This Week’s Endangered Species in Focus: Rapids Clubtail

WEEK 12 Species:

Rapids Clubtail (Gomphus quadricolor)



The Rapids Clubtail is a small (42 to 45 millimeter-long), brightly coloured dragonfly. Its eyes are bluish-green, with a light yellowish-green face that is striped with two dark lines, a brownish-black and yellowish-green striped body and transparent wings.

  • Like all dragonflies, it begins as an aquatic larva and transforms into winged adult in the summer
  • Rapids fly from late spring through early summer and adults feed on small flying insects

Important Dates:

Sept. 10, 2009: Listed as Endangered

July 1, 2012: Granted Habitat Protection


The Rapids Clubtail is found throughout eastern North America. Within this range the species and its habitat are locally distributed and there are large areas where the species does not occur.

  • Mostly located in the U.S. Midwest, but range extends from northern Alabama and Georgia to southern Ontario, and from Maine to eastern Minnesota.
  • In Ontario, the Rapids Clubtail has only been found in four rivers in southern Ontario: the Thames, Humber, Credit and Mississippi


  • Typically found in clear, cool medium-to-large rivers with gravel shallows and muddy pools.
  • Larvae occupy quiet muddy pools
  • Adult males perch on exposed rocks and other projections in the rapids – males are quite territorial and make short flights over the water, repeatedly returning to the same perch.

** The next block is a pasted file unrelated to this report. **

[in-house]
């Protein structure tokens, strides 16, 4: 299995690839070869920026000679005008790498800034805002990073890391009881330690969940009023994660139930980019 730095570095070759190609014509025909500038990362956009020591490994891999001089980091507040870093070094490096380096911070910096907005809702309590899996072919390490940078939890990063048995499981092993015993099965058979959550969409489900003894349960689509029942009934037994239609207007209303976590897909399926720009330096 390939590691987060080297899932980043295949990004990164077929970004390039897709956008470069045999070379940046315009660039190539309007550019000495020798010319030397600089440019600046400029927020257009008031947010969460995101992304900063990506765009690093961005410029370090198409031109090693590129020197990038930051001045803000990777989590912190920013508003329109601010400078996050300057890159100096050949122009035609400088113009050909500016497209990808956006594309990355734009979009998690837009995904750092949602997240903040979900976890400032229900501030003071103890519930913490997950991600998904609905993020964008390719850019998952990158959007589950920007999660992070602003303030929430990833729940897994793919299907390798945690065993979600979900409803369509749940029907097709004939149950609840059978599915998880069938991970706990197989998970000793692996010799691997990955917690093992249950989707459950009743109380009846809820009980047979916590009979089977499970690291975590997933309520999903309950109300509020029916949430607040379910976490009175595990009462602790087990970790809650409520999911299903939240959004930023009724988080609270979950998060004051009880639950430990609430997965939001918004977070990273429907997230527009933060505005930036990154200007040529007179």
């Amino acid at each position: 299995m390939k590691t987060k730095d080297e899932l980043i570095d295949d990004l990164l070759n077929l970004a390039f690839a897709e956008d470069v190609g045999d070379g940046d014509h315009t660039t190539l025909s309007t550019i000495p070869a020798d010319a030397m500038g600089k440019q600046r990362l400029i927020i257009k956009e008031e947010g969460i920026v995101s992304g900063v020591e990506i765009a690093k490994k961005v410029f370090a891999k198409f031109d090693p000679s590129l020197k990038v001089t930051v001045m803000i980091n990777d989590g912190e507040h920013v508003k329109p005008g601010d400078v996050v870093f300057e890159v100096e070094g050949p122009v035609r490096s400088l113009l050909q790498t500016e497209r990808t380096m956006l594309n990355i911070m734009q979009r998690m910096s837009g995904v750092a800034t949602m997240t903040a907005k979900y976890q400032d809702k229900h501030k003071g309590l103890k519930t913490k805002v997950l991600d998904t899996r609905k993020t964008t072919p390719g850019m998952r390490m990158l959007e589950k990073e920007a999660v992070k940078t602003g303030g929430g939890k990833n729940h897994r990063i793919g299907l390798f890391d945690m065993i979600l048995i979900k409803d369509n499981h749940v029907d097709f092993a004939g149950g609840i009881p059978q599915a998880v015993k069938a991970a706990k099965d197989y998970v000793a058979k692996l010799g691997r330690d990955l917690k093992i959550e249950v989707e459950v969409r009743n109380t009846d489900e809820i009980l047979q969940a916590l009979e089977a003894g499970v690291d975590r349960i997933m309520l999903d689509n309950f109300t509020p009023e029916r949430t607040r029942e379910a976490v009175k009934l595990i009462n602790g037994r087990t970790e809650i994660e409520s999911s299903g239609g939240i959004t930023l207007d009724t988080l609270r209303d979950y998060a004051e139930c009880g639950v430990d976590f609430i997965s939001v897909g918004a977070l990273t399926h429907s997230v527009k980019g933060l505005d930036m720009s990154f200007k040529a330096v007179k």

• Adult females typically inhabit forests along riverbanks, and only visit shallows and pools when they are ready to mate and lay eggs.


  • The primary threat to the Rapids Clubtail is the degradation of river habitats;
  • Activities which impede or alter the quantity and quality of water in the rivers, such as dams and pollution pose threats


  • A recovery strategy and a species-specific habitat regulation are being developed

o   Recovery strategy: a recovery strategy provides the best available scientific knowledge on what is required to achieve recovery of a species.

  • Rapids Clubtail has also been assessed nationally as endangered by the federal Committee on the Status of Endangered Wildlife in Canada (COSEWIC)

What You Can Do to Help the Rapids Clubtail:

  • Soil erosion and runoff is a source of pollutants such as fertilizers and pesticides to watercourses in Ontario;

Fun Facts:

  • Adult Rapids Clubtails only live for three to four weeks, between early June and mid-July;
  • Larvae ‘breathe’ through the exposed tip of their abdomen when buried under a fine layer of sediment;
  • The most significant predator of Rapids larvae are fish, larger dragonflies and spiders

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